Why Li-Ion cells have huge difference between their charge/discharge rates?

Batteries, Chargers, and Battery Management Systems.
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thunderstorm80   1 kW

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Why Li-Ion cells have huge difference between their charge/discharge rates?

Post by thunderstorm80 » Jan 29 2018 12:13pm

Can anyone explain why the huge differences?
For example, MG1 cells can be charged at ~0.5C but discharged at ~3C with no problem.
Further more, many LiPo's (or as I call them - gunpowder :mrgreen: ) can be discharged at a whopping rate of 90C but only charged at 0.5C~1C or so.
Chemistry is not my strong side, but from what I was able to gather pieces of information from the internet - it's about the ions that move around during charge/discharge, and that during the final stages of a charge, the ions start to "compete" over the remaining sites making the cell less responsive/reliable if you try to force a fast charge rate at this point which would result in heat/outgassing/etc.
Another source also suggests that during an initial charge when the %SOC is around 0%, you are allowed to inject a much larger (than the spec's) C-rate up to the 70% SOC mark, more or less, due to the same reason.
I would assume that the same would be valid for discharge? For the initial discharge at 90-100% SOC you can implement the fully allowed discharge current, but from like 30% or so you should be limiting your discharge C rate more and more as you approach the empty cell?

Would be nice if someone can turn this mesh of information/different sources to a more clear picture.

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dogman dan   100 GW

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Re: Why Li-Ion cells have huge difference between their charge/discharge rates?

Post by dogman dan » Jan 30 2018 8:37am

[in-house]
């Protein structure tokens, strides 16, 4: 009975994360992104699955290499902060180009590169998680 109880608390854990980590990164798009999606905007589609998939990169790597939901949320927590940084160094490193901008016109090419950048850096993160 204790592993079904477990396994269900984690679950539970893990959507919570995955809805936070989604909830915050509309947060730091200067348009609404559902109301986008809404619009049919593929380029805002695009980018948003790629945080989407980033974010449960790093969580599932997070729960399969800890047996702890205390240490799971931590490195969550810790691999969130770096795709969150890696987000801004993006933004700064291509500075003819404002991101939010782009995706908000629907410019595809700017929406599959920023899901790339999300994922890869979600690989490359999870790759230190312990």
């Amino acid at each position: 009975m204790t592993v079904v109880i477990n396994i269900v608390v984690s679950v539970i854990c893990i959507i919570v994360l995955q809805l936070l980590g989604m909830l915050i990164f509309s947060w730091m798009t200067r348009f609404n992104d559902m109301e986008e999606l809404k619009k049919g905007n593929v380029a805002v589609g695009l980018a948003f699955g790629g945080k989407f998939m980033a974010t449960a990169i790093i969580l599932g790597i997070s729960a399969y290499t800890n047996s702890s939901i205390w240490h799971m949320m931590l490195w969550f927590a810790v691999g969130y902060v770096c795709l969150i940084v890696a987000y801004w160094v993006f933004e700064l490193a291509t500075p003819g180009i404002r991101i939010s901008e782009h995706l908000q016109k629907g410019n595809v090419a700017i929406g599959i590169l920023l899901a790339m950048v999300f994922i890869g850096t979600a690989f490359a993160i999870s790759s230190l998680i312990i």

With no science at all to back me up, I definitely agree that the last 10% of your discharge should be lower c rate than the rest. I'm not so sure about the last 30%. I think as long as you are still above the cliff in the discharge curve, things are not so bad. I just judge how things are going by the sag under load. Any increase in sag, I back off speed till its not so bad again. Generally this is at or close to 10% left. ( on hobby king lipo anyway)

Lowering the rate as you limp home for me, results in a cooler pack when you get home, and less sag under load means you can still wring out that last bit without tripping an lvc. Any avoiding getting the pack really hot has to be good.

It does also seem to help lessen the tendency to drive the pack out of balance, but this effect may be from multiple reasons. Not discharging at all that last 10% most cycles, for example.

thunderstorm80   1 kW

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Re: Why Li-Ion cells have huge difference between their charge/discharge rates?

Post by thunderstorm80 » Jan 30 2018 12:32pm

First, before going on with the subject of the topic, you realize that if you are afraid of limping home due to approaching the lvc, you just need to slow down... I remind you that wind resistance energy loss works with the square of speed. With modern CA firmware, you can see your instant Wh/Km ratio and it really helps to "back off" the throttle a bit. Before long (and flat) journeys, I calculate my not-to-exceed "Wh/Km" value, and monitor it while I ride. Very simple to do.

Now, with the subject of the topic.
I tend to believe (with no science to back me up too, just some logic), that the max healthy C-rate (discharge OR charge) is a function of the remaining %SOC (to reach 0% or 100%, respectively), declining linearly (or maybe exponentially?).